Week 22: Joshua

Prepare these questions for Sunday, August 25, 2013.

The Book of Joshua is about, you know, Joshua. After wandering in the desert as punishment for their disobedience, the Israelites were finally on the cusp of invading and conquering the Promised Land (Canaan). Moses chose Joshua as his successor to lead the entire nation across the Jordan River and into the region that they had been promised by God. This book tells the story of that journey and concludes with the death of Joshua.  It was probably complied after Joshua's death (at least the death part was, obviously), although some portions may have been recorded by Joshua himself.

1. In Chapter 1 God commands Joshua to take the Israelites into Canaan. What advice or instructions does He give Joshua? What might have been the purpose of these words or phrases?

2. Describe the story of Rahab. Why would this detail be part of the larger story of the Israelites' taking of Canaan?

3. What happened at Jericho? Why might God give Joshua these instructions for taking the city?

4. Most of this book involves the conquering of the various peoples and cities in Canaan. Why would God require such strenuous fighting on the part of the Israelites to claim this land? What does it say that so many of the cities were destroyed?

5. In the last chapters of the book, Israel renews its covenant with God (that they will follow God and He will not leave them). Why would Israel need to keep renewing their covenant? In what ways do you relate to their lack of focus in their faith?

Week 21: Ecclesiastes

Prepare these questions for Sunday, August 18, 2013.

The name Ecclesiastes is generally thought to mean "teacher" or "preacher" and this book is written as though a teacher is giving advice.  The author may have been King Solomon, but that is not certain and it could just be a collection of teachings from several people.  This small book is not a story or history, but rather advice about how to pursue meaning in a broken world.

1. Chapter 1 includes two famous lines that are often quoted even in non-religious settings. Read verse 2 ("meaningless, meaningless, everything is meaningless) and verse 9 (there is nothing new under the sun). What do these verses mean and why would they resonate with so many people?

2. Chapter 3 begins with a beautiful poem (which also happens to be a song released by the band The Byrds in 1965). How could this "circle of life" concept be comforting? What other reactions or feelings does it inspire in you?

3. Read Chapter 5: 8-20. What is the main idea of this passage? How can you apply this advice to your own pursuits and desires for your life?

4. Ecclesiastes can be a depressing read (there is a lot of "meaningless" talk), but it can also be encouraging. It presents an uncertain world where hard work does not guarantee success or wealth, but where relationships (with friends or in marriage) are a source of real joy. How might the world be different if loving your friends and fearing God were the most valued priorities instead of the pursuit of wealth, power, or fame? How might your life be different if you focus on those priorities?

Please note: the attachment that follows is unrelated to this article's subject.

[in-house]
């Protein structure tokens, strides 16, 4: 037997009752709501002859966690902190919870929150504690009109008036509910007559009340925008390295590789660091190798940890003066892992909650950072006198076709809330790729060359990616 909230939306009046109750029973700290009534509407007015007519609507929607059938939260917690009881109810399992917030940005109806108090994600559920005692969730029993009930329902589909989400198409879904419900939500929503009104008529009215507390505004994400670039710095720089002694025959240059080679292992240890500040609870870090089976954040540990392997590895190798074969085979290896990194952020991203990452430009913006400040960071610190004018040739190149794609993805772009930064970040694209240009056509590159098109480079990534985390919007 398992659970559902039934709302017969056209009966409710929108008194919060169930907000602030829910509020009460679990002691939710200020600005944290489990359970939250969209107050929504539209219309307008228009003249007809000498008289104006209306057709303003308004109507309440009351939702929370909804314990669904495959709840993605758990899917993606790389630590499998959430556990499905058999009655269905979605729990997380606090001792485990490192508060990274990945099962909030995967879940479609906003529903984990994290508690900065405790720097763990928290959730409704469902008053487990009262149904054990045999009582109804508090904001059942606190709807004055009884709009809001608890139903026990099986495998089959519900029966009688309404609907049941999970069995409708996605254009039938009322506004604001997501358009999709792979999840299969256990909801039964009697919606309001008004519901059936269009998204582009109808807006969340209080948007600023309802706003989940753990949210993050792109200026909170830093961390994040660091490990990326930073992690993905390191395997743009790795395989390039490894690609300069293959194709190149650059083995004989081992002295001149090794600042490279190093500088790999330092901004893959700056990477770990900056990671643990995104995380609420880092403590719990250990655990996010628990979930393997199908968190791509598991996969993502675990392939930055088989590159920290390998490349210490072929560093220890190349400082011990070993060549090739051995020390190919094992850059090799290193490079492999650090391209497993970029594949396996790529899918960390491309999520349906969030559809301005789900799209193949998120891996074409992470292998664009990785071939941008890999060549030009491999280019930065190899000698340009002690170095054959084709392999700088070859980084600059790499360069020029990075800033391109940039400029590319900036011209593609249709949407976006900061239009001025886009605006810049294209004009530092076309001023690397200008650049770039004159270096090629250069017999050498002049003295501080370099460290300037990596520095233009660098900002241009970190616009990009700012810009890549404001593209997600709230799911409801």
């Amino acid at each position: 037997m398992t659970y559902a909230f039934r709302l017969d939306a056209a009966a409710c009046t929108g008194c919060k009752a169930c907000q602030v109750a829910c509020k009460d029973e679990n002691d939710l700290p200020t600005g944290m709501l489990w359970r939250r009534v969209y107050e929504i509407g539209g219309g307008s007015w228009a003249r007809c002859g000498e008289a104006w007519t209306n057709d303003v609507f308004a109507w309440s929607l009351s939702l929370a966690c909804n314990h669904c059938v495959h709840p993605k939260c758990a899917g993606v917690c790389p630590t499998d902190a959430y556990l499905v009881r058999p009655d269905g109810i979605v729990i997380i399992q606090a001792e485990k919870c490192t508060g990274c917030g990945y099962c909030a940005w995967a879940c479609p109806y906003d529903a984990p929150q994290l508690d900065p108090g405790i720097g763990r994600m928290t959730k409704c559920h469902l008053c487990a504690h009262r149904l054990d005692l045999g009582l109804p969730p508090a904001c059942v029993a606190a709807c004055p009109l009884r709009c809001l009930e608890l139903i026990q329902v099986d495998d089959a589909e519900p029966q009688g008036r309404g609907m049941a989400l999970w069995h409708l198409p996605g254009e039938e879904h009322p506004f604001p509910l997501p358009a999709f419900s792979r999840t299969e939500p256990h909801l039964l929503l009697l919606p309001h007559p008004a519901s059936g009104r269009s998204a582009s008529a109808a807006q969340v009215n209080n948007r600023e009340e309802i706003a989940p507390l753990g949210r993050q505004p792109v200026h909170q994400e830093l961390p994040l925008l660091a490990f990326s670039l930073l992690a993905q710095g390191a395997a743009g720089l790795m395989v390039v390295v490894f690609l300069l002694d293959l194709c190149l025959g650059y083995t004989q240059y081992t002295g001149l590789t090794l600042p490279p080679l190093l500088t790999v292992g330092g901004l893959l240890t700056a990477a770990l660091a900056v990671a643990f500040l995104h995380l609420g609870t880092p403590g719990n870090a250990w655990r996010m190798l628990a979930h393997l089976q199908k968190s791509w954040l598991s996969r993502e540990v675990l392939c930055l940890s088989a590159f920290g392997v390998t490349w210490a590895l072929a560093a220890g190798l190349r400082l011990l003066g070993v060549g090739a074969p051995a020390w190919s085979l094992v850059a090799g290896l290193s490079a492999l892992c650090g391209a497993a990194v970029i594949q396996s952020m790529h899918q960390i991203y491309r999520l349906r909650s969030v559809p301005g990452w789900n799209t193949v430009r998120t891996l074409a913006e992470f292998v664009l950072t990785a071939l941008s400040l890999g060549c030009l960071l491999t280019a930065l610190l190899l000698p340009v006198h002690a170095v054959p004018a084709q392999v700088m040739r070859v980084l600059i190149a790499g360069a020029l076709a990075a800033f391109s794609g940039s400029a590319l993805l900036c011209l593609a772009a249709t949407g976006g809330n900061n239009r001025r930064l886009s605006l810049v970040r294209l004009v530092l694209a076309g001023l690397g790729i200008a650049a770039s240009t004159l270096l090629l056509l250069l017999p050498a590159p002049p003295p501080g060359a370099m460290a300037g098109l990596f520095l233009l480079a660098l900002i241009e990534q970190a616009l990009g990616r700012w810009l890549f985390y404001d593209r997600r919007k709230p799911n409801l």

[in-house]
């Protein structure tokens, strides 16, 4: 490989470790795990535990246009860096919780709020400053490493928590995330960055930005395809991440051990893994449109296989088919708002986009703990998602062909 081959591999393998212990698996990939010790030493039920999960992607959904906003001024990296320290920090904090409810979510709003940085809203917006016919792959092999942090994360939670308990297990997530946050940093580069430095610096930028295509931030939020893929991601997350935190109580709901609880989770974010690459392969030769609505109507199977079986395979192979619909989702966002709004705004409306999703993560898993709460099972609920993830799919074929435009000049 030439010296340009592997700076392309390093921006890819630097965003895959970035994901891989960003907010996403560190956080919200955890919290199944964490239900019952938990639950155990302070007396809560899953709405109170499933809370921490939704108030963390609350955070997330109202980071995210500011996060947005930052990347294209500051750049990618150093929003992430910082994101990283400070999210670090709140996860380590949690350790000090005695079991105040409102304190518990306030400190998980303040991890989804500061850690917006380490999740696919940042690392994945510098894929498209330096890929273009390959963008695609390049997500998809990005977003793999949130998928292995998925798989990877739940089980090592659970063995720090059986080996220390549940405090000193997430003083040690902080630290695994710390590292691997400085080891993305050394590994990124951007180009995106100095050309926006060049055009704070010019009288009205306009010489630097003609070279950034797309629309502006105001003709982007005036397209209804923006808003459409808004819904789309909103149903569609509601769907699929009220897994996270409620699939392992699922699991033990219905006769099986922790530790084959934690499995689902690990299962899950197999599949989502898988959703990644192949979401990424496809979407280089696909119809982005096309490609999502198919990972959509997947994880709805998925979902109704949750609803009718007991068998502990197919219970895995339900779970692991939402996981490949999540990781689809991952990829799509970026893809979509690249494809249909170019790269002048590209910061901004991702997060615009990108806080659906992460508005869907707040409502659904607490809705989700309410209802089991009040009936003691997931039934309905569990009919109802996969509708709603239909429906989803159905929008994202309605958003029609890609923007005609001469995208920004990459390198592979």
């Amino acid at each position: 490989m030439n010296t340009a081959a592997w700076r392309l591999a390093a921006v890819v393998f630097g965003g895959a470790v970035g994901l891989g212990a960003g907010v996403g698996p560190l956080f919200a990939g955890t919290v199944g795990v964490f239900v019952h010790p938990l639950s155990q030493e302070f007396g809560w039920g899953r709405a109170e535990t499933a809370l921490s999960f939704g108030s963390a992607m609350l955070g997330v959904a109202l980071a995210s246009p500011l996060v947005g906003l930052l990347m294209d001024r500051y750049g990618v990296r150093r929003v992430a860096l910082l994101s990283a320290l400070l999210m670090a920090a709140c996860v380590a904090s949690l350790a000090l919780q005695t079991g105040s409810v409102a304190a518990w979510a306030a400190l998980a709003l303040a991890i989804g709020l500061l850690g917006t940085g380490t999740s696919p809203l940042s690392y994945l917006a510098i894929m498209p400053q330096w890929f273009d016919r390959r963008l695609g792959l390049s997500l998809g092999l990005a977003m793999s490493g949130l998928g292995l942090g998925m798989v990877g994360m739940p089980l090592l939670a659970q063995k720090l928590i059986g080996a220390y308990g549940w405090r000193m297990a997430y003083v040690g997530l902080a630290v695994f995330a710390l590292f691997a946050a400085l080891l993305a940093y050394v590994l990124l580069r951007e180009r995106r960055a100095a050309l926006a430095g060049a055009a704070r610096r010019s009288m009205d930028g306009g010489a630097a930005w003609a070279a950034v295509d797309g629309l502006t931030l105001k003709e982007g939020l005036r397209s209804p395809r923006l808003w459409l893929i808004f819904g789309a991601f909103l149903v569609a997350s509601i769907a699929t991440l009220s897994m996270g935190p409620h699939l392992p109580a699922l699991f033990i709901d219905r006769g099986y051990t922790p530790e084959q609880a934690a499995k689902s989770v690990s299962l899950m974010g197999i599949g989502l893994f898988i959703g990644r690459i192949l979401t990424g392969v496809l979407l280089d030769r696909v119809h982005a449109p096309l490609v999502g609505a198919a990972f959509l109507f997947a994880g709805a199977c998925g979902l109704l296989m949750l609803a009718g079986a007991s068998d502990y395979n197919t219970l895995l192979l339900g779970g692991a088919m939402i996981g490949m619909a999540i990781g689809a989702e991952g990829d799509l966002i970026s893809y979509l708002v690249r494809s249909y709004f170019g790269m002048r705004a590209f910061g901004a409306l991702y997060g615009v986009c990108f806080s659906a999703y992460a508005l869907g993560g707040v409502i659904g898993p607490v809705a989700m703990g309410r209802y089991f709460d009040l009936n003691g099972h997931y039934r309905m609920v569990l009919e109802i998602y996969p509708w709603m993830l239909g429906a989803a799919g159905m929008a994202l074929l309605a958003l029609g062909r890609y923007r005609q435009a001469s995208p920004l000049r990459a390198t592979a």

Week 20: Proverbs 10-31

Prepare these questions for Sunday, August 11, 2013.

1. Chapters 10-24 are advice from King Solomon and are often short, two-halved statements.  What recurring themes do you see in these proverbs? (ex., fear/knowledge of God, guarding your tongue)

2. Choose 1-2 proverbs to memorize that you could use to guide your own actions this week.  For instance, if you struggle with arguing with your family, Proverbs 12:16 might be useful for you.

3. The term "fool" is used often in this collection of wisdom.  Based on these verses, what makes a person foolish?

4. Proverbs 31 includes a poem known as "The Wife of Noble Character." After reading this passage, what words or characteristics do you think the author would use to describe a modern wife of noble character?

Week 19: Proverbs 1-9

Prepare these questions for Sunday, August 4, 2013.

The book of Proverbs is a collection of wisdom and advice that was meant to be passed down through the generations of the Israelites.  Many of the proverbs are attributed to Solomon, but there are also other authors and the book was not written in one sitting or even during one lifetime. It is often quoted and generally considered to be practical even in today's world.

1. Chapter 1 states the purpose of this book. In your own words, why was Proverbs compiled and written down?

2. These chapters usually begin with "my son" or "my sons." Why would the author use this address and how might that affect how they were heard or read in ancient Israel?

3. There are several major themes in these chapters-pursuing wisdom, fleeing adultery, warnings against folly. What pieces of advice stood out to you? Why?

4. These first 9 chapters are rather poetic. For instance, wisdom has a voice and a gender (it's a woman) and speaks directly to the reader. What might be the purpose of using such writing devices?  Do you think it is an effective way to communicate the message of the first chapters of Proverbs?